Where Did the Tradition Begin?
Well, it did not begin with the greeting card companies! No, Hallmark did not invent Mother’s Day.
As a matter of fact, the tradition of celebrating Motherhood dates back to ancient Greece, where there was an annual springtime festival held in honor of Rhea, the mother of Greek deities. The Romans also celebrated Motherhood, and made offerings to Cybele, mother of the Roman gods.
“Mothering Sunday” has a fascinating story. This holiday was celebrated in 17th Century England, on the fourth Sunday of Lent. During this period in English history, the poor worked as servants for the wealthy class. These workers were often far from their homes, and consequently lived with their employers. “Mothering Sunday” was established, wherein the servants were given the day off, and encouraged to go home and to spend the day with their own mothers. There was even a special cake for the day that added to the festivity of the holiday.
European Christians honored “Mother Church” in a celebration much like Mother’s Day. The Church was considered to be the spiritual power that provided life and protection from harm. As time progressed, the Christian European tradition of celebrating the Church was combined with the British tradition of celebrating mothers; the Church and Mothers were then honored together.
In the United States Mother’s Day was first suggested in 1872 by Julia Ward Howe, a Boston poet, pacifist, suffragist, and author of the lyrics to “Battle Hymn of the Republic”. Ms. Howe’s intention was to establish a day to encourage mothers to rally for peace. She believed that the mothers bore the loss of human life more profoundly than anyone else.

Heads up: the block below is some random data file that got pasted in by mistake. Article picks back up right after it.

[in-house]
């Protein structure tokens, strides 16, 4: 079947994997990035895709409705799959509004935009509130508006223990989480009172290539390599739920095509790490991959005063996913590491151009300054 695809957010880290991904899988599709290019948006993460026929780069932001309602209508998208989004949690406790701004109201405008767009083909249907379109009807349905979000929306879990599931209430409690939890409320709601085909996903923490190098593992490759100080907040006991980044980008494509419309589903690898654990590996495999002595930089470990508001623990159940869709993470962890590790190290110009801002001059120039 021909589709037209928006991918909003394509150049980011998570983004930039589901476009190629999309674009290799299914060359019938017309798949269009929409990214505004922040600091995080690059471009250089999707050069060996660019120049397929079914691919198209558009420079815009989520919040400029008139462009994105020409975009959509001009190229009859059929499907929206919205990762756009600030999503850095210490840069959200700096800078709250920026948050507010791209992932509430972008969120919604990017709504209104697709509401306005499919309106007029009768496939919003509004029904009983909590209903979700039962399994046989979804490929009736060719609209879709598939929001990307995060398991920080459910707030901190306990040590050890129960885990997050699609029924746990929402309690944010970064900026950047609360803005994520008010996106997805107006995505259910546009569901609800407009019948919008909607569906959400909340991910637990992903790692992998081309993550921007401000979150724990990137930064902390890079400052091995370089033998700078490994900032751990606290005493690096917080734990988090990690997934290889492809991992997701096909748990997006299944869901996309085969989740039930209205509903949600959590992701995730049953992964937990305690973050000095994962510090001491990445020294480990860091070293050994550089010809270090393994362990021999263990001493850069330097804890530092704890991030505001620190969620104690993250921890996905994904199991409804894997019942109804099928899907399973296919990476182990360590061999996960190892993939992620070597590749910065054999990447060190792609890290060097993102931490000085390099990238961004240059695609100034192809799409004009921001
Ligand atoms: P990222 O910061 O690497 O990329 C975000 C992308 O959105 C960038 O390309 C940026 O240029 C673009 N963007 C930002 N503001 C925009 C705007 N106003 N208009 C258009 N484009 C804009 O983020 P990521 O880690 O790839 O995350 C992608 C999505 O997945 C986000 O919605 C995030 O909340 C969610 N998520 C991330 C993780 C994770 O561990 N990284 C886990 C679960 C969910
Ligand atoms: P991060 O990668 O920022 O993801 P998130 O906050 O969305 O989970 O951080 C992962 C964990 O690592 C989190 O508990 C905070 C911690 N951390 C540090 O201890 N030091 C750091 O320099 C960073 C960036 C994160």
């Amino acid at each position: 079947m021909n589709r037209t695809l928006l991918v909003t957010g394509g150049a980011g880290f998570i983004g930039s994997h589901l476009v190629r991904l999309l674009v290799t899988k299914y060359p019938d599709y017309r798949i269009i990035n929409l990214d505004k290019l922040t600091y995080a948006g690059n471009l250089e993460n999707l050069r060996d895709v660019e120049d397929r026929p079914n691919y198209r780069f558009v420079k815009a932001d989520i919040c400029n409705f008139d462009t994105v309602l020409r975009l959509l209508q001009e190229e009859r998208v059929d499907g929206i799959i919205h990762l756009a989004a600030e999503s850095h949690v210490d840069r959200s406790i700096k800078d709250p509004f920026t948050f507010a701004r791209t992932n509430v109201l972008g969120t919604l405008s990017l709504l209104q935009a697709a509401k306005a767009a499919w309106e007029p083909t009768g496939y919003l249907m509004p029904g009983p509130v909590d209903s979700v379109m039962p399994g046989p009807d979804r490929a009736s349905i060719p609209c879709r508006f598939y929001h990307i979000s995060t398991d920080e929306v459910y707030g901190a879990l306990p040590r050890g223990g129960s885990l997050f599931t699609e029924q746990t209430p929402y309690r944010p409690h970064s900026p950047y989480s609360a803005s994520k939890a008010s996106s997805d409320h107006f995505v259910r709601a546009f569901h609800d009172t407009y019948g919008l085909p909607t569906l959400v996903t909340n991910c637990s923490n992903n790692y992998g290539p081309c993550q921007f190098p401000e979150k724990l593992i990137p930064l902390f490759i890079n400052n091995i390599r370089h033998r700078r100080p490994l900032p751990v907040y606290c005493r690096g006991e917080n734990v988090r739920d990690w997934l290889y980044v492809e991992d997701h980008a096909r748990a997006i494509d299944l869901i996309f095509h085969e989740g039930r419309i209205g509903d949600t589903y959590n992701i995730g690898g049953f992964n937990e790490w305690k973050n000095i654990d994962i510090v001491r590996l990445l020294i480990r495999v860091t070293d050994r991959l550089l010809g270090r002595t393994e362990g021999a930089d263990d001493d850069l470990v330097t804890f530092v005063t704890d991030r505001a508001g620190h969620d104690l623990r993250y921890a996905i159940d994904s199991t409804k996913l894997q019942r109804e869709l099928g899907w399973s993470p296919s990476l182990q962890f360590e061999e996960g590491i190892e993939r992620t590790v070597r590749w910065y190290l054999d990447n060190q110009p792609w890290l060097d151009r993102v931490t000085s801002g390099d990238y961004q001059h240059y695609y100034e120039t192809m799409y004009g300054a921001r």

In 1907 Anna Jarvis of Philadelphia spearheaded a campaign to bring about a National Mother’s Day. She persuaded her own mother’s church in West Virginia to celebrate Mother’s Day on the anniversary of her mother’s death. She engaged the support of prominent businessmen and politicians to her cause.
In 1914 Woodrow Wilson signed a bill recognizing “Mother’s Day” as a national holiday, to be celebrated on the second Sunday of May. A tradition was started by Anna Jarvis of passing out white carnations, which were her mother’s favorite. In another tradition, people wrote letters of appreciation to their mothers. Shortly thereafter, greeting cards came into existence, and flowers and gift giving became an ever-increasing activity associated with Mother’s Day. So much so, in fact, that Anna Jarvis became enraged. She believed that the original sentimental reason for a “Mother’s Day” was being sacrificed to profit and greed. Nonetheless, despite Jarvis’ misgivings, Mother’s Day, as we know it, has flourished.
In my opinion there should be ten Mother’s Days. Who deserves to be honored more than MOM? After all, she is the hub in the wheel of society. This, no one can deny.
~ Joan Saloomey
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“A mother is not a person to lean on, but a person to make leaning unnecessary.”
- Dorothy Canfield Fisher